Many years ago, I worked as a hospital manager responsible for a big directorate covering wards and community services. I loved being an occupational therapist and had progressed to a general manager as wherever I was in the system, I could see ways to improve it but to do that I had to move higher up in the system. Looking back, I was ill-suited to this post as I hate bureaucracy and hierarchy. My interest was and has always been improving the experiences of people who use health and social care services. I found a better way to achieve this as I explain in my post How to find your perfect job.
Although the experience I am about to share with you happened twenty years ago, the lessons have stayed with me and are relevant today.
The head occupational therapist (OT) was exhausted and badly in need of a holiday but she insisted that she couldn’t take leave because her department was understaffed and the team unable to cope without her. As I was a qualified occupational therapist and my registration to practice was up to date, I suggested that I step in as head of her department for a few days. I had a deputy who could cover for me and I saw an opportunity to get a different perspective on how our directorate was working.
So, I swapped my suit for an OT uniform and went back to the wards. It was just a different uniform but that day felt as though I was acting in one of those body-swap films. These are the encounters that have stayed with me. They say something about female stereotypes and identity that interest me.
I regularly walked through our wards as a hospital manager. The ward manager would always notice me and find time to have a few words but the other staff and patients rarely paid me any attention. When I stepped onto the same ward dressed in an OT uniform, patients called out, ‘nurse, nurse.’ Hands reached out to me from the beds. I was overwhelmed by the cries from patients in need. There were not enough staff. I wanted to respond to all of the cries for help but I had gone to the ward to assess a patient. As a senior manager, I should have been more aware of the staff shortages.
As I was walking back to the OT department along a corridor I regularly walked dressed in a suit, a porter clicked his tongue and gave me a suggestive wink.
Later that day I joined my clinical director on his ward round. My role that day was as an OT and I joined his entourage of junior doctors and students as we discussed each patient at the end of their bed. A male junior doctor was condescending in the way that he spoke to me. I was after all a lowly OT in his opinion. The clinical director corrected him at once, pointing out that he was talking to his directorate manager.
Finally, I waited in the rheumatology out-patients department to pick up some OT referrals. All was going well until one of the consultants realised who I was and went into a rage, claiming I was spying on them.
I was perhaps a little naïve thinking I could just change my role for the day without preparing everyone, and making it clear who I was and why I was there.
Wearing an OT uniform, I was seen as a caregiver, a porter’s mate – or fancy (I take it that he was being matey and not just flirting), and apparently, I had a perceived place in the medical hierarchy.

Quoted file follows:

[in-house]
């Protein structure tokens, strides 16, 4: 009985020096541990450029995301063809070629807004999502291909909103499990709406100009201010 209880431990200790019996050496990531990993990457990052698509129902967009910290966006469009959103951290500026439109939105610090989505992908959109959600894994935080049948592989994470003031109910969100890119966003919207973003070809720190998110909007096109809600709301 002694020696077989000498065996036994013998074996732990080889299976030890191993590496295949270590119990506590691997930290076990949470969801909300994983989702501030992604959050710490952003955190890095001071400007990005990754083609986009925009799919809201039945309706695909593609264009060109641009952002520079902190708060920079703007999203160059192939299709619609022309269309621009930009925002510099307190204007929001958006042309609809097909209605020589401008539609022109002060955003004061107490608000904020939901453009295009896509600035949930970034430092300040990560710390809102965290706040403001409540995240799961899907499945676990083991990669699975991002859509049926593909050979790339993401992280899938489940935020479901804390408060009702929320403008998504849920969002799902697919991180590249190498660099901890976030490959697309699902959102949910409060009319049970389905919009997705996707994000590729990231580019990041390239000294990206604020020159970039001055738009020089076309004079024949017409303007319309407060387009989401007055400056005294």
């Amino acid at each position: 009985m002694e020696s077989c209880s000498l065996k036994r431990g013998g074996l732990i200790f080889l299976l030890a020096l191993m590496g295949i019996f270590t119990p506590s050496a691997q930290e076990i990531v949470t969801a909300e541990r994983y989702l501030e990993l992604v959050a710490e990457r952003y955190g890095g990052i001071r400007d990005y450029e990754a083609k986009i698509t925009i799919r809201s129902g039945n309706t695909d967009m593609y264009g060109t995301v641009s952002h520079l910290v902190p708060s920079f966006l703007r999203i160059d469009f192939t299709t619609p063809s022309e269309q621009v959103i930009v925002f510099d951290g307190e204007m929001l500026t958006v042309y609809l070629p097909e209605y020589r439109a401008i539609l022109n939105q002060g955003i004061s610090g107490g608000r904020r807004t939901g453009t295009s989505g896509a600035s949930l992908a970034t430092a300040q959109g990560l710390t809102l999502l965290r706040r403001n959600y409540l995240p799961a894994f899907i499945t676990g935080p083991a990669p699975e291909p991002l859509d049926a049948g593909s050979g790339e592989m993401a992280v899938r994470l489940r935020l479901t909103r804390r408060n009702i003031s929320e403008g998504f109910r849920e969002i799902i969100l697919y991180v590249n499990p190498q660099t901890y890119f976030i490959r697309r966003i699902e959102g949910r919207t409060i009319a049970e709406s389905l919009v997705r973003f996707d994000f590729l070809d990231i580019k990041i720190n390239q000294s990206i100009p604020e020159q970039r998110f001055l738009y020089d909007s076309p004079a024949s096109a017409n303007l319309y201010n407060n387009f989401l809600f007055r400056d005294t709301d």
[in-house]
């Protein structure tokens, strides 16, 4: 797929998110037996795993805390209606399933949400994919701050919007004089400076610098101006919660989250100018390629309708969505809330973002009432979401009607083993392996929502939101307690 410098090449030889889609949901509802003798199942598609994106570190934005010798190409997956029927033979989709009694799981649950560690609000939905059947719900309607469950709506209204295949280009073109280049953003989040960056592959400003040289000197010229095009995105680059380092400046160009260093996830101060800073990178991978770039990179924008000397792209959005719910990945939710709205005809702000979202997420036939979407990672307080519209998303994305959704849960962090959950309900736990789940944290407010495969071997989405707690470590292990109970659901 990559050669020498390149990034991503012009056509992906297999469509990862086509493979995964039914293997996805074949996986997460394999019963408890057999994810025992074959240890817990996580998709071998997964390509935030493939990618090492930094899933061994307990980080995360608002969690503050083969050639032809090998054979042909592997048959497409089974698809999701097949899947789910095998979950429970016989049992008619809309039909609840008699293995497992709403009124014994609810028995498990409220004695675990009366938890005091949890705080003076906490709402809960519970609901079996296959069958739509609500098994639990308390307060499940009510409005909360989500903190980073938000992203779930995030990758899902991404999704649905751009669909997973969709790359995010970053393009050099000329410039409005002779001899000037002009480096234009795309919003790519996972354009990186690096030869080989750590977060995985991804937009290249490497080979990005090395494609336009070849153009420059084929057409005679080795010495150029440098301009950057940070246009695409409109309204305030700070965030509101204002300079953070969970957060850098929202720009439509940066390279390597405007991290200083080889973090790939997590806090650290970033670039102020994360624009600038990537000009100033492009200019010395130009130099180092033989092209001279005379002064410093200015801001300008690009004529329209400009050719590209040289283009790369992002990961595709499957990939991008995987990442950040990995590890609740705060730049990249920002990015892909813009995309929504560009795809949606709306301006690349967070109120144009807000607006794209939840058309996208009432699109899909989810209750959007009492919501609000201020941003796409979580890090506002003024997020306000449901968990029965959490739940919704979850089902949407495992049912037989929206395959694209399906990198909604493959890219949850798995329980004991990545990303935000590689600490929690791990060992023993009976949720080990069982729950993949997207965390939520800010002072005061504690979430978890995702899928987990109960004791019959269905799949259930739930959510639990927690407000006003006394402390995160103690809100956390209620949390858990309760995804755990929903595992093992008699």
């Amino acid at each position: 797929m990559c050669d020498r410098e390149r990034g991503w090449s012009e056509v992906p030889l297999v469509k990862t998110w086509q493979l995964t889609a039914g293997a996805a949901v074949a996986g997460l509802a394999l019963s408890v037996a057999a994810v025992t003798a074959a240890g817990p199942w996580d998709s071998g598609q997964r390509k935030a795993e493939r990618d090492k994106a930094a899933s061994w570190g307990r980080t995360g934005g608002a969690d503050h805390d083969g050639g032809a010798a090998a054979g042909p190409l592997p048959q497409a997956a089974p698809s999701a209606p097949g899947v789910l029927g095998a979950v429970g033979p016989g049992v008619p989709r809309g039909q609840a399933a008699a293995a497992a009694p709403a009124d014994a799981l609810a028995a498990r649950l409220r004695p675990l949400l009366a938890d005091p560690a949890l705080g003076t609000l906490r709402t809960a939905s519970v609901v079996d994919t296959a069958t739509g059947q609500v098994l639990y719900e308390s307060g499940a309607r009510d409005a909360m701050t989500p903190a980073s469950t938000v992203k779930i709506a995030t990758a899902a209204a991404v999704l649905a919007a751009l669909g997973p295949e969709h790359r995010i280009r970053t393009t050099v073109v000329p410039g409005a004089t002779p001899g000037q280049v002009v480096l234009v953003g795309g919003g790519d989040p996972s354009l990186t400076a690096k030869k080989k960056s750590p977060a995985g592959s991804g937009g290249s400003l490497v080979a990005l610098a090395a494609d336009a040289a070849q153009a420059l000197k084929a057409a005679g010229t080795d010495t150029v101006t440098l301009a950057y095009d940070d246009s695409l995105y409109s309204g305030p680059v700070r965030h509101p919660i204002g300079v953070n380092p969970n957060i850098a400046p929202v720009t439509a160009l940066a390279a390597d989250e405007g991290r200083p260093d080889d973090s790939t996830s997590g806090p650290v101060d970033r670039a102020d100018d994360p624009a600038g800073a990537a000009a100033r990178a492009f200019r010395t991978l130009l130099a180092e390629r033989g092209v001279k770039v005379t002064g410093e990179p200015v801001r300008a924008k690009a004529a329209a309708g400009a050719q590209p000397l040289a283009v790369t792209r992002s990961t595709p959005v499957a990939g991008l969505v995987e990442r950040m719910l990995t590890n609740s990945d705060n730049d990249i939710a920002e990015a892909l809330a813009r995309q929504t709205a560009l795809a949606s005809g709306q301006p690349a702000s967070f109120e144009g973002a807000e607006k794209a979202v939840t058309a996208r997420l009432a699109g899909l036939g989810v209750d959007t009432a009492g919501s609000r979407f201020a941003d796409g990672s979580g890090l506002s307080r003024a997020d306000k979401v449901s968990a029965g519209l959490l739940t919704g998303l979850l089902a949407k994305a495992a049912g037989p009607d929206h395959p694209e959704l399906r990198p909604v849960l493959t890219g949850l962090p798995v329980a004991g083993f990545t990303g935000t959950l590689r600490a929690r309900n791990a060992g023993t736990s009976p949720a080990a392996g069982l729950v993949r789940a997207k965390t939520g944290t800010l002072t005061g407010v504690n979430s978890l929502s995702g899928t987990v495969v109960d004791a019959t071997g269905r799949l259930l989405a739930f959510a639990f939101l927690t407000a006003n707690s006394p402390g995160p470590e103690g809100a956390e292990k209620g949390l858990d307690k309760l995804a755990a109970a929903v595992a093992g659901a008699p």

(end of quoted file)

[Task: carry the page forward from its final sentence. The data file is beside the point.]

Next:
My other uniform, my suit, gave me status, and respect. It also made me an outsider and a threat.
That day revealed to me the reality of how things worked in our directorate. I wanted to know what was working and where we needed to do things differently. It wasn’t about catching people out. It was about giving them what they needed to do the job in the way that they wanted.
A comment made by the head OT which I had dismissed as crazy, now made sense to me. She said, ‘When we meet with managers, you are in suits and we are in uniform, so we feel as though we are at a disadvantage.’
The NHS has a culture of hierarchy and there is a distrust between clinicians and managers. Female stereotypes of care-giver, conniving manager, naughty-nurse, or handmaiden put women in boxes.
Of course, these are snapshots of responses to me when I changed my uniform and took on a different role within an institution. They are striking because of the sharp contrast between the roles, and because I had no time to acclimatise.
However, it makes me think about the uniforms we wear in life and the roles we take on at work and home. Sometimes, we become so attached to a role that we lose sight of who we really are. Labels can define us: our familial relationship to others, our work role, our experience, our condition.
This blog is a bit different from my usual content but I have been wanting to record this experience for twenty- years. I am interested to hear your thoughts and experiences.
4 thoughts on “How Uniforms Affect Behaviour”
This is fascinating Deborah. I have never worked in a uniform so this never occurred to me, but it starkly illustrates just how much we judge others on their appearance.
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I was shocked at the different way I was treated swapping a suit for a clinician’s uniform.
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I remember when I worked at a hospital when I was in college. I worked in the dietary office and also in the ER registering patients. What a difference when I had a uniform vs formal clothes. The same nurses wouldn’t say hello when I was in uniform. It’s interesting how people see you lower based on what you are wearing or what department you work for!
Hi Azilde. I only just saw your comment here. I am sorry not to reply sooner. You are right, it really does make a difference. Our NHS is very hierarchical.